Casting New Light on Ancient Secrets
Date: Monday, February 16, 2009, 9:30 a.m. - 12:30 p.m.
In many cases, our knowledge of the past has had to wait for technological advances to provide the tools required to learn more about the origins of life and ancient history. Today, the fascinating secrets of our ancient world are being uncovered with the assistance of state of the art, non-destructive x-ray techniques. This symposium presents an insight into the capabilities of the many light source research facilities located around the world in relation to archaeology, paleontology, and anthropology.
Samples being studied are wide ranging and include fossil primates and hominins, Peruvian mummy teeth dating from the early 1500s, T. Rex dinosaur remains, fragments of the Dead Sea Scrolls, priceless irreplaceable works of art, and 10th century parchment never seen before in modern times. Anthropologists are interested in what ancient people ate and archaeologists are on the hunt for the oldest collagen on the planet. International researchers will share their latest discoveries and explain their research aspirations for the future.
Moderator: Murray Gibson, Director of the Advanced Photon Source, Argonne National Laboratory
New Light on Ancient Secrets: An Overview
Ernest Fontes, Cornell High Energy Synchrotron Source, Cornell University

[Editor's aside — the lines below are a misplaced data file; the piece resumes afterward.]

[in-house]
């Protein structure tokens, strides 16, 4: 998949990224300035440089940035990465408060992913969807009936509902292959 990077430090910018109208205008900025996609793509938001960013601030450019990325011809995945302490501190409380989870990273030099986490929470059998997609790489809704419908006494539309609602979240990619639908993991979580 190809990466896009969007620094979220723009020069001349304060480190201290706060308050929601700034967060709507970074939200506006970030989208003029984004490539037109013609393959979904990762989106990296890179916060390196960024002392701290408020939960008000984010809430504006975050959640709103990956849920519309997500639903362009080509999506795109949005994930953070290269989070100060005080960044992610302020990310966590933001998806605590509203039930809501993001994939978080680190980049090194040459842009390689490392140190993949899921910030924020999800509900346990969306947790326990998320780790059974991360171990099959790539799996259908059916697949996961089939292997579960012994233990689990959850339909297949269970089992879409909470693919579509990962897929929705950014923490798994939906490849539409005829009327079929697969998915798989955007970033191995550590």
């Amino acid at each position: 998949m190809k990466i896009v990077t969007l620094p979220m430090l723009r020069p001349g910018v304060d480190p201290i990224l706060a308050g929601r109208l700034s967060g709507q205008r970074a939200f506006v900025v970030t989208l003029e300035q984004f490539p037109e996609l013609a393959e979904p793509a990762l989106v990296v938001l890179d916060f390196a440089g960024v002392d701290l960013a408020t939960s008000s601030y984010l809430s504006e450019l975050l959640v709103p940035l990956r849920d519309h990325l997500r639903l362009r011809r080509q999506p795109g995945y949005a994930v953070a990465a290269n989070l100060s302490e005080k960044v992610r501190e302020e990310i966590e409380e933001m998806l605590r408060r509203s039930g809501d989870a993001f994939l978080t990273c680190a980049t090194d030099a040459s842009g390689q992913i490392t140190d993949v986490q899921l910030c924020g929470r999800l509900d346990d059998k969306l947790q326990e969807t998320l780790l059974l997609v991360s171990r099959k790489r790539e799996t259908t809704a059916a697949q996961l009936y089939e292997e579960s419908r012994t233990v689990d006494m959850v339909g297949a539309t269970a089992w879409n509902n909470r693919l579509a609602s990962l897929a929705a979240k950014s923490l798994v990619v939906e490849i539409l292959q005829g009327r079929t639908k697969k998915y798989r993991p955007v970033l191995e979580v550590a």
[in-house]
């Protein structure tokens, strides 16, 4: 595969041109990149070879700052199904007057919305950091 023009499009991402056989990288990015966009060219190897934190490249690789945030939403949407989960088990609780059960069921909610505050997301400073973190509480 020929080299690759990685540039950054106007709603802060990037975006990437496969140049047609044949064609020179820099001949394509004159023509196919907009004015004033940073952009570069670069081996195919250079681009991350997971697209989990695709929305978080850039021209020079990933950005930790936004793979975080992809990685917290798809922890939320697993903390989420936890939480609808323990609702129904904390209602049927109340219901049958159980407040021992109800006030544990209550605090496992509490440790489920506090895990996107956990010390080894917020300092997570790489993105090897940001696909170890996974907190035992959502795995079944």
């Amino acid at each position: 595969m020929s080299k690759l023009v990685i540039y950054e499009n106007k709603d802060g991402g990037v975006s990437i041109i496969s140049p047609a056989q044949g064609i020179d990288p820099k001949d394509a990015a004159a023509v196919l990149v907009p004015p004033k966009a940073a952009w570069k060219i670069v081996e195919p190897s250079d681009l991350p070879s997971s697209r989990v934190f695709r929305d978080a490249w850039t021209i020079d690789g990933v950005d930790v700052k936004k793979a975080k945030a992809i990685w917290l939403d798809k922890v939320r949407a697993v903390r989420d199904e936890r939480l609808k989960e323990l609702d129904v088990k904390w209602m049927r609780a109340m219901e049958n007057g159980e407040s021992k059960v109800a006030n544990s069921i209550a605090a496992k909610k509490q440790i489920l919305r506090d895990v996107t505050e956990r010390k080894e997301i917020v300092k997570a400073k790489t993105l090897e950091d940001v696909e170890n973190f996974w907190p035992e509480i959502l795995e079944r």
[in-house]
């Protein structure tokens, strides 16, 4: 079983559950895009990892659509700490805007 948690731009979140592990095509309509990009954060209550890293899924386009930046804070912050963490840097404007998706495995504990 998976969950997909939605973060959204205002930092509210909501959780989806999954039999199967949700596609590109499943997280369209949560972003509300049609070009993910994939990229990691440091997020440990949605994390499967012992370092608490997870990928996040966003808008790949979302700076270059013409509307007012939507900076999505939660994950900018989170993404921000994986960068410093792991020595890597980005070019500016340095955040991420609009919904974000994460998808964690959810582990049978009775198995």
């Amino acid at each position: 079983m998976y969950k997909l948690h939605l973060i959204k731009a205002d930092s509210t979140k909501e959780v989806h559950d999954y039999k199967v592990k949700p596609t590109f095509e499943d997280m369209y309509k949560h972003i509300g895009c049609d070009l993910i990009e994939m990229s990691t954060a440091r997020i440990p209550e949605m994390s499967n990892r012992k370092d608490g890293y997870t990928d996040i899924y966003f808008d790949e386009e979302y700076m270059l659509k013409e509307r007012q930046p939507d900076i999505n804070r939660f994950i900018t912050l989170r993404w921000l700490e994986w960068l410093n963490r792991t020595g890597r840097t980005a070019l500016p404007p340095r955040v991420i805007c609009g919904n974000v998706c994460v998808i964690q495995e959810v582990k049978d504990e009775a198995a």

Fontes, a physicist and assistant director for the Cornell synchrotron, will discuss the foundations of x-ray fluorescence techniques and their broad application to many areas of science relevant to everyday life. Among the many topics that might be covered are how: marine biologists study the migration of fish and water pollution; art historians discover hidden treasures in buried layers of paint without having to touch irreplaceable works of art; dendrochronologists marvel at how growth rings in trees have recorded the affects of volcanoes that occurred hundreds to thousands of years ago; humanists and classicists uncover written text in weather-worn stone tablets and parchments; and environmental scientists separate toxins from benign nutrients using detailed chemical speciation.
Archimedes Palimpsest: Reading the Unreadable
Uwe Bergmann, Stanford Synchrotron Radiation Laboratory, SLAC National Accelerator Laboratory
The Archimedes Palimpsest—a tattered parchment document dating to the 10th century—contains what is by far the oldest surviving copy of works by the Greek genius Archimedes of Syracuse (287 – 212 BC). Recently, using a rapid-scan x-ray fluorescence imaging technique, sections of the text never seen before in modern times were brought to light at the Stanford Synchrotron Radiation Laboratory. Subsequent to the Archimedes project, the rapid scan system—able to image 1 million pixels in less than one hour—has led to several completely unrelated studies of large objects ranging from ancient manuscripts, to dinosaur fossils and human brain sections.
21st Century Science Helps Tell Story of Early Chinese Dynasties
Francesca Casadio, The Art Institute of Chicago
Francesca Casadio and her colleagues from The Art Institute of Chicago have teamed up with scientists at the U.S. Department of Energy's Argonne National Laboratory to investigate the casting technology and the inner structure of ancient bronzes from early Chinese dynasties (1700-221 BCE). In her talk, Francesca will describe how high-brilliance x-ray beams have helped The Art Institute understand the story of the craftsmen who created the vessels.